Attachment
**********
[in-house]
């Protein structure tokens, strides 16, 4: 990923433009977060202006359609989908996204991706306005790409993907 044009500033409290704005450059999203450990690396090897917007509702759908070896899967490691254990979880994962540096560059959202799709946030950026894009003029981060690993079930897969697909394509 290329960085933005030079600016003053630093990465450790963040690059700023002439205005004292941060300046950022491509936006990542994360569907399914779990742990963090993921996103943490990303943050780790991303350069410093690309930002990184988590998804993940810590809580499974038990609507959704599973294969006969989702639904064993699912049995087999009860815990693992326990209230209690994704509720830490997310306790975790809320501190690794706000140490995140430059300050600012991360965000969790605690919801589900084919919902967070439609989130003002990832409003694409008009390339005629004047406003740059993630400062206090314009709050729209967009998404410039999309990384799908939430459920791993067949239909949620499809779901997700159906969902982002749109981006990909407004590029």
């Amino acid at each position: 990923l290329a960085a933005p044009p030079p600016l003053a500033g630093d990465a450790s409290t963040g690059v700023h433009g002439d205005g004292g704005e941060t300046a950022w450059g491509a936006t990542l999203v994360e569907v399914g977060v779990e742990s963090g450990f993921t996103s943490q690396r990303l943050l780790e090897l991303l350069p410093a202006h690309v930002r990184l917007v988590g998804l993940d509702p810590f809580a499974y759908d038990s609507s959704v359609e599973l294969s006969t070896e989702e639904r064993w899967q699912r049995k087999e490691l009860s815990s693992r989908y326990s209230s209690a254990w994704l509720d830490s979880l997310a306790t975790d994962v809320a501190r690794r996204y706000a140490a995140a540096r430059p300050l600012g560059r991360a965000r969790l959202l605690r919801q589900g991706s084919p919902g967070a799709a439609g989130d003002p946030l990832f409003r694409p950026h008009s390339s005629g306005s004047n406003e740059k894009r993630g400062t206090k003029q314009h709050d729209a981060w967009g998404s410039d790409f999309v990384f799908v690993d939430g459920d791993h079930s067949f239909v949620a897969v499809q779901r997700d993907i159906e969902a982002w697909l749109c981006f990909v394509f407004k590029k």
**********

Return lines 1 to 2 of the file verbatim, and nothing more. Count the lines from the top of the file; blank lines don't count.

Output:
[in-house]
């Protein structure tokens, strides 16, 4: 990923433009977060202006359609989908996204991706306005790409993907 044009500033409290704005450059999203450990690396090897917007509702759908070896899967490691254990979880994962540096560059959202799709946030950026894009003029981060690993079930897969697909394509 290329960085933005030079600016003053630093990465450790963040690059700023002439205005004292941060300046950022491509936006990542994360569907399914779990742990963090993921996103943490990303943050780790991303350069410093690309930002990184988590998804993940810590809580499974038990609507959704599973294969006969989702639904064993699912049995087999009860815990693992326990209230209690994704509720830490997310306790975790809320501190690794706000140490995140430059300050600012991360965000969790605690919801589900084919919902967070439609989130003002990832409003694409008009390339005629004047406003740059993630400062206090314009709050729209967009998404410039999309990384799908939430459920791993067949239909949620499809779901997700159906969902982002749109981006990909407004590029």